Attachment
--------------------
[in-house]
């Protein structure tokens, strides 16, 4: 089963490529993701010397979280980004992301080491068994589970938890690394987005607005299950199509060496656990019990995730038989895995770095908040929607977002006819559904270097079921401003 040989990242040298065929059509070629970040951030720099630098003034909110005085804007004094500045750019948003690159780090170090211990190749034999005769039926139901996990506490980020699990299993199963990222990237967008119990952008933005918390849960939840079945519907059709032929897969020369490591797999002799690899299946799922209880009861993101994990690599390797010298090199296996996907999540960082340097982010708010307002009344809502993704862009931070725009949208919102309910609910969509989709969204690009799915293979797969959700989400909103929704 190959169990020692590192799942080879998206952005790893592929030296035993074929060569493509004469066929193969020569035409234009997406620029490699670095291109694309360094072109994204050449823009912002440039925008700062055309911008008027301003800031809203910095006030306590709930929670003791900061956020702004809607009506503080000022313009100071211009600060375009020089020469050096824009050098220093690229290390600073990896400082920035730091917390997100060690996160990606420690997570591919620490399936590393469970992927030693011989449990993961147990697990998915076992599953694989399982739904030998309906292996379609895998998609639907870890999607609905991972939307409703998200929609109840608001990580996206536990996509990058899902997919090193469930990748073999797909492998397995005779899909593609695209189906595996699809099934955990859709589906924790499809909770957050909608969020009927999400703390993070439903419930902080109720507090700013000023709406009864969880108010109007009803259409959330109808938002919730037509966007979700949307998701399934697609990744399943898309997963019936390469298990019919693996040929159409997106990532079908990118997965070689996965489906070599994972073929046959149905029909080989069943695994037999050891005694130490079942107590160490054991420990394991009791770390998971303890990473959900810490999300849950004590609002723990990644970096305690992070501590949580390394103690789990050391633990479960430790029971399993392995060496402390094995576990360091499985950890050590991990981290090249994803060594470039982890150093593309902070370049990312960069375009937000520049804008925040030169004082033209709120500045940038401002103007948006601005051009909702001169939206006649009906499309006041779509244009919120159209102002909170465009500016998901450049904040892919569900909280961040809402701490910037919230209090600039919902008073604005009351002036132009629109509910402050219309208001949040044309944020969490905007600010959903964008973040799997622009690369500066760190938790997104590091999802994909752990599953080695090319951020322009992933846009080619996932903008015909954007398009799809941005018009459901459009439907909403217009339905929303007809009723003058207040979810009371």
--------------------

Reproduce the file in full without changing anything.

[in-house]
């Protein structure tokens, strides 16, 4: 089963490529993701010397979280980004992301080491068994589970938890690394987005607005299950199509060496656990019990995730038989895995770095908040929607977002006819559904270097079921401003 040989990242040298065929059509070629970040951030720099630098003034909110005085804007004094500045750019948003690159780090170090211990190749034999005769039926139901996990506490980020699990299993199963990222990237967008119990952008933005918390849960939840079945519907059709032929897969020369490591797999002799690899299946799922209880009861993101994990690599390797010298090199296996996907999540960082340097982010708010307002009344809502993704862009931070725009949208919102309910609910969509989709969204690009799915293979797969959700989400909103929704 190959169990020692590192799942080879998206952005790893592929030296035993074929060569493509004469066929193969020569035409234009997406620029490699670095291109694309360094072109994204050449823009912002440039925008700062055309911008008027301003800031809203910095006030306590709930929670003791900061956020702004809607009506503080000022313009100071211009600060375009020089020469050096824009050098220093690229290390600073990896400082920035730091917390997100060690996160990606420690997570591919620490399936590393469970992927030693011989449990993961147990697990998915076992599953694989399982739904030998309906292996379609895998998609639907870890999607609905991972939307409703998200929609109840608001990580996206536990996509990058899902997919090193469930990748073999797909492998397995005779899909593609695209189906595996699809099934955990859709589906924790499809909770957050909608969020009927999400703390993070439903419930902080109720507090700013000023709406009864969880108010109007009803259409959330109808938002919730037509966007979700949307998701399934697609990744399943898309997963019936390469298990019919693996040929159409997106990532079908990118997965070689996965489906070599994972073929046959149905029909080989069943695994037999050891005694130490079942107590160490054991420990394991009791770390998971303890990473959900810490999300849950004590609002723990990644970096305690992070501590949580390394103690789990050391633990479960430790029971399993392995060496402390094995576990360091499985950890050590991990981290090249994803060594470039982890150093593309902070370049990312960069375009937000520049804008925040030169004082033209709120500045940038401002103007948006601005051009909702001169939206006649009906499309006041779509244009919120159209102002909170465009500016998901450049904040892919569900909280961040809402701490910037919230209090600039919902008073604005009351002036132009629109509910402050219309208001949040044309944020969490905007600010959903964008973040799997622009690369500066760190938790997104590091999802994909752990599953080695090319951020322009992933846009080619996932903008015909954007398009799809941005018009459901459009439907909403217009339905929303007809009723003058207040979810009371």